Worker Loses Hand in Conveyor, Supermarket Fined $182,000

"Publix is well aware of the hazards the cleaning crew was exposed to, yet took no steps to safeguard employees by controlling the conveyor equipment's energy source," said Brian Sturtecky, OSHA's area director in Jacksonville, Fla.

Publix Supermarkets Inc. has been cited by OSHA for 16 safety and health violations at its distribution facility in Jacksonville, Fla., after receiving a complaint in September that a worker's hand was amputated while cleaning conveyor equipment. Proposed penalties total $182,000.

One willful violation with a $70,000 penalty was cited for failing to utilize procedures for the control of potentially hazardous energy when employees service or clean equipment.

Two repeat violations with penalties of $66,000 include failing to develop, document, and utilize lockout/tagout procedures and not conducting an annual inspection of the energy control procedures. The company's Dacula, Ga., location was cited for the same violation in April 2008.

Publix Supermarkets also has been cited for six serious violations with penalties of $39,400 for failing to adequately train employees in procedures for the lockout/tagout of machine energy sources, install machine guarding on equipment where employees could come into contact with rotating and ingoing nip points, protect workers from struck by hazards by not anchoring equipment to the floor, protect workers from electric shock by having damaged electrical equipment repaired, use appropriate electrical outlet boxes in wet/damp locations, and use receptacles that did not have weatherproof enclosures.

Six other-than-serious safety violations with penalties of $6,600 have been cited for failing to complete an OSHA 301 log injury and illness incident report or its equivalent for 2007, 2008, 2009, and 2010, and have a company executive sign the OSHA 300 log of injuries and illnesses for 2007 and 2008. One other-than-serious health violation, with no monetary penalty, has been cited for failing to have a written hazard communications program that listed hazardous chemicals in the workplace.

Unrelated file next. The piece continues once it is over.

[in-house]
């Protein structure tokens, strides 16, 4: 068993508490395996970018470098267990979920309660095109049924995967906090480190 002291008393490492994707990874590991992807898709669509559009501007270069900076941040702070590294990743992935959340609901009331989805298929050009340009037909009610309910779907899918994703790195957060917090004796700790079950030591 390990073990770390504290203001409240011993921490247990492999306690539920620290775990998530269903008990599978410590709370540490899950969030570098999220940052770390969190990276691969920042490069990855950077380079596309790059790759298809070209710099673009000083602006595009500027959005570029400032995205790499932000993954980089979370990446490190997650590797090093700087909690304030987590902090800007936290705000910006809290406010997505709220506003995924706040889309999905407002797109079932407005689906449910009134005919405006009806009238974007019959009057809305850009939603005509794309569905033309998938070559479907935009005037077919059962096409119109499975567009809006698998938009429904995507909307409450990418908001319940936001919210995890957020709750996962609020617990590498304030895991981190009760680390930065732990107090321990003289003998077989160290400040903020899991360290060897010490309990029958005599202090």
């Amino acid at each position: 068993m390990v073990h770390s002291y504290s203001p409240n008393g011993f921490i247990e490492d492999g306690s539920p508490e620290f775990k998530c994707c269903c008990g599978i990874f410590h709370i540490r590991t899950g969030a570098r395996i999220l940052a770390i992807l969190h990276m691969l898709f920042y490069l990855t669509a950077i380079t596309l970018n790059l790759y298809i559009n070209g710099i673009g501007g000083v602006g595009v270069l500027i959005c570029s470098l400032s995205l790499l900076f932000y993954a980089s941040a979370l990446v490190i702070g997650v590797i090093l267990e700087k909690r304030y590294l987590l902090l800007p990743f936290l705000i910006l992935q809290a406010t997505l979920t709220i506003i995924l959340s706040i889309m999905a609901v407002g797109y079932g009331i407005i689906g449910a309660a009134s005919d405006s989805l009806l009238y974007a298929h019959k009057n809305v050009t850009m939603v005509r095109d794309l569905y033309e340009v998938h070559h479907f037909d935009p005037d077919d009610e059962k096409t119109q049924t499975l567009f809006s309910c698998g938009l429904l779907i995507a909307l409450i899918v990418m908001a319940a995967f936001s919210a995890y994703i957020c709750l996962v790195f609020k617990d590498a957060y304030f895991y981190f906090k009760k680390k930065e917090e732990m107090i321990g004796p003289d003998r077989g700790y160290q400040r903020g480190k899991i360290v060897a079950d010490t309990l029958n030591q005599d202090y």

"Publix is well aware of the hazards the cleaning crew was exposed to, yet took no steps to safeguard employees by controlling the conveyor equipment's energy source," said Brian Sturtecky, OSHA's area director in Jacksonville. "Exposing workers to amputation hazards is unacceptable, and corrective action must be taken immediately."

Due to the repeat violations and the nature of the hazards, OSHA has placed Publix in its Severe Violator Enforcement Program, which mandates targeted follow-up inspections to ensure compliance with the law.

Publix is a privately owed company with 1,026 supermarkets, eight distribution centers, and five manufacturing facilities with operations in Florida, Georgia, South Carolina, Alabama, and Tennessee. The Jacksonville distribution center employs approximately 450 workers and has a small fresh-foods manufacturing process area.

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